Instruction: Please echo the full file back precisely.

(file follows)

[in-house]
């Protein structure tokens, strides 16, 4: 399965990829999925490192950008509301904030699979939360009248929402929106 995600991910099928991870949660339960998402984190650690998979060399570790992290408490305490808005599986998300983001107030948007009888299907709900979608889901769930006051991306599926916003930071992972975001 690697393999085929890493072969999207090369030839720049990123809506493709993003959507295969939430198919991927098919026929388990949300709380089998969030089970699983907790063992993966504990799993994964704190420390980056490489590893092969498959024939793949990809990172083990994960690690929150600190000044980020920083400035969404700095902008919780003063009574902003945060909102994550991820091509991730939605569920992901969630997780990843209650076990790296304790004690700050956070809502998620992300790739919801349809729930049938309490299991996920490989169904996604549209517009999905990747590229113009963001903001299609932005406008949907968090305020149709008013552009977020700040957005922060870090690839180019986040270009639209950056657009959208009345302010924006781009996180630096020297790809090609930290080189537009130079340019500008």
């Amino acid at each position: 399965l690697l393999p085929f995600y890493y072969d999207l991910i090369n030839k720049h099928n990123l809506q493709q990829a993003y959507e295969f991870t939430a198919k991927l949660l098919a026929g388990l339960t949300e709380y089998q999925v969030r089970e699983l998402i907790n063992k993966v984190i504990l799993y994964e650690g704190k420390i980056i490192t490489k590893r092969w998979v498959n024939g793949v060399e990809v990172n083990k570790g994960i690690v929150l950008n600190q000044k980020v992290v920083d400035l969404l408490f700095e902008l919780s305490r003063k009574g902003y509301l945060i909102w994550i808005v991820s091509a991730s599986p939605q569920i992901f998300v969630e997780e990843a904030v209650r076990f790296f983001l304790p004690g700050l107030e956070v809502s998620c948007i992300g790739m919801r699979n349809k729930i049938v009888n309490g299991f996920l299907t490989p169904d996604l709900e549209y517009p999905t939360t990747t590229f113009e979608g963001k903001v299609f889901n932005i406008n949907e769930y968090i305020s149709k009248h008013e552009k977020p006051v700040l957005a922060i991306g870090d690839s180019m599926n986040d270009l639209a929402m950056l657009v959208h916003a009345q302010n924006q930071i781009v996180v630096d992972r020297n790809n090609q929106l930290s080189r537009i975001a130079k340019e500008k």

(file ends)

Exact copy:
[in-house]
């Protein structure tokens, strides 16, 4: 399965990829999925490192950008509301904030699979939360009248929402929106 995600991910099928991870949660339960998402984190650690998979060399570790992290408490305490808005599986998300983001107030948007009888299907709900979608889901769930006051991306599926916003930071992972975001 690697393999085929890493072969999207090369030839720049990123809506493709993003959507295969939430198919991927098919026929388990949300709380089998969030089970699983907790063992993966504990799993994964704190420390980056490489590893092969498959024939793949990809990172083990994960690690929150600190000044980020920083400035969404700095902008919780003063009574902003945060909102994550991820091509991730939605569920992901969630997780990843209650076990790296304790004690700050956070809502998620992300790739919801349809729930049938309490299991996920490989169904996604549209517009999905990747590229113009963001903001299609932005406008949907968090305020149709008013552009977020700040957005922060870090690839180019986040270009639209950056657009959208009345302010924006781009996180630096020297790809090609930290080189537009130079340019500008």
């Amino acid at each position: 399965l690697l393999p085929f995600y890493y072969d999207l991910i090369n030839k720049h099928n990123l809506q493709q990829a993003y959507e295969f991870t939430a198919k991927l949660l098919a026929g388990l339960t949300e709380y089998q999925v969030r089970e699983l998402i907790n063992k993966v984190i504990l799993y994964e650690g704190k420390i980056i490192t490489k590893r092969w998979v498959n024939g793949v060399e990809v990172n083990k570790g994960i690690v929150l950008n600190q000044k980020v992290v920083d400035l969404l408490f700095e902008l919780s305490r003063k009574g902003y509301l945060i909102w994550i808005v991820s091509a991730s599986p939605q569920i992901f998300v969630e997780e990843a904030v209650r076990f790296f983001l304790p004690g700050l107030e956070v809502s998620c948007i992300g790739m919801r699979n349809k729930i049938v009888n309490g299991f996920l299907t490989p169904d996604l709900e549209y517009p999905t939360t990747t590229f113009e979608g963001k903001v299609f889901n932005i406008n949907e769930y968090i305020s149709k009248h008013e552009k977020p006051v700040l957005a922060i991306g870090d690839s180019m599926n986040d270009l639209a929402m950056l657009v959208h916003a009345q302010n924006q930071i781009v996180v630096d992972r020297n790809n090609q929106l930290s080189r537009i975001a130079k340019e500008k």